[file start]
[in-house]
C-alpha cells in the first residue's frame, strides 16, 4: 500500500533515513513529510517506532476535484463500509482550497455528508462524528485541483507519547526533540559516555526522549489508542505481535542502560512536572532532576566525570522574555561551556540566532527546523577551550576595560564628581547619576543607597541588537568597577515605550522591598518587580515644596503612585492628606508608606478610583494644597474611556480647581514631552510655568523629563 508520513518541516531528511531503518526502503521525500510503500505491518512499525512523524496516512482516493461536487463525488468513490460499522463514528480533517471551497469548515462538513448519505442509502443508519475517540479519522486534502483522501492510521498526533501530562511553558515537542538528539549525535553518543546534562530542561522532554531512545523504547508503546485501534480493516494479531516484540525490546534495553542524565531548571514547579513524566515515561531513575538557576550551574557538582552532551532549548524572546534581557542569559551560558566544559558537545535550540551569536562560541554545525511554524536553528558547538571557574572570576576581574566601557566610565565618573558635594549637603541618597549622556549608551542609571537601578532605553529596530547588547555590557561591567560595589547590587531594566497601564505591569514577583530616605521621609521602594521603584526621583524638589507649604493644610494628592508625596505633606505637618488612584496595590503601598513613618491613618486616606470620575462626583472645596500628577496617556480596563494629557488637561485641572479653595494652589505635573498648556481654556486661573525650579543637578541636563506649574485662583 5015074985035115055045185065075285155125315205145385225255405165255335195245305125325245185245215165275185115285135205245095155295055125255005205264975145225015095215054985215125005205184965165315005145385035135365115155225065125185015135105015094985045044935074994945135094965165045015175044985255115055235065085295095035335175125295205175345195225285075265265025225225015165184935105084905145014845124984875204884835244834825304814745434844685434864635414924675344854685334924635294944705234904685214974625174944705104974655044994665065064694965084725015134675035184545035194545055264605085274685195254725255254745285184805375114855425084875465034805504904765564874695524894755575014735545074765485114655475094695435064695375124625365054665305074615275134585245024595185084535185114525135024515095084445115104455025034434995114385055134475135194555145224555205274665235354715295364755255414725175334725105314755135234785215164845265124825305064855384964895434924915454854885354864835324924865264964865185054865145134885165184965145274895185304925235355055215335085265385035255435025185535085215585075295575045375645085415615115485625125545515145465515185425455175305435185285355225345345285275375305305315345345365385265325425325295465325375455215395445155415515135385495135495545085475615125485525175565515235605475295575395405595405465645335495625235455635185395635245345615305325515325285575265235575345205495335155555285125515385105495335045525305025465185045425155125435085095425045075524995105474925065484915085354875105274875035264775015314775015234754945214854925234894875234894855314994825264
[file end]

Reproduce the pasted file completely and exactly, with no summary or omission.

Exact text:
[in-house]
C-alpha cells in the first residue's frame, strides 16, 4: 500500500533515513513529510517506532476535484463500509482550497455528508462524528485541483507519547526533540559516555526522549489508542505481535542502560512536572532532576566525570522574555561551556540566532527546523577551550576595560564628581547619576543607597541588537568597577515605550522591598518587580515644596503612585492628606508608606478610583494644597474611556480647581514631552510655568523629563 508520513518541516531528511531503518526502503521525500510503500505491518512499525512523524496516512482516493461536487463525488468513490460499522463514528480533517471551497469548515462538513448519505442509502443508519475517540479519522486534502483522501492510521498526533501530562511553558515537542538528539549525535553518543546534562530542561522532554531512545523504547508503546485501534480493516494479531516484540525490546534495553542524565531548571514547579513524566515515561531513575538557576550551574557538582552532551532549548524572546534581557542569559551560558566544559558537545535550540551569536562560541554545525511554524536553528558547538571557574572570576576581574566601557566610565565618573558635594549637603541618597549622556549608551542609571537601578532605553529596530547588547555590557561591567560595589547590587531594566497601564505591569514577583530616605521621609521602594521603584526621583524638589507649604493644610494628592508625596505633606505637618488612584496595590503601598513613618491613618486616606470620575462626583472645596500628577496617556480596563494629557488637561485641572479653595494652589505635573498648556481654556486661573525650579543637578541636563506649574485662583 5015074985035115055045185065075285155125315205145385225255405165255335195245305125325245185245215165275185115285135205245095155295055125255005205264975145225015095215054985215125005205184965165315005145385035135365115155225065125185015135105015094985045044935074994945135094965165045015175044985255115055235065085295095035335175125295205175345195225285075265265025225225015165184935105084905145014845124984875204884835244834825304814745434844685434864635414924675344854685334924635294944705234904685214974625174944705104974655044994665065064694965084725015134675035184545035194545055264605085274685195254725255254745285184805375114855425084875465034805504904765564874695524894755575014735545074765485114655475094695435064695375124625365054665305074615275134585245024595185084535185114525135024515095084445115104455025034434995114385055134475135194555145224555205274665235354715295364755255414725175334725105314755135234785215164845265124825305064855384964895434924915454854885354864835324924865264964865185054865145134885165184965145274895185304925235355055215335085265385035255435025185535085215585075295575045375645085415615115485625125545515145465515185425455175305435185285355225345345285275375305305315345345365385265325425325295465325375455215395445155415515135385495135495545085475615125485525175565515235605475295575395405595405465645335495625235455635185395635245345615305325515325285575265235575345205495335155555285125515385105495335045525305025465185045425155125435085095425045075524995105474925065484915085354875105274875035264775015314775015234754945214854925234894875234894855314994825264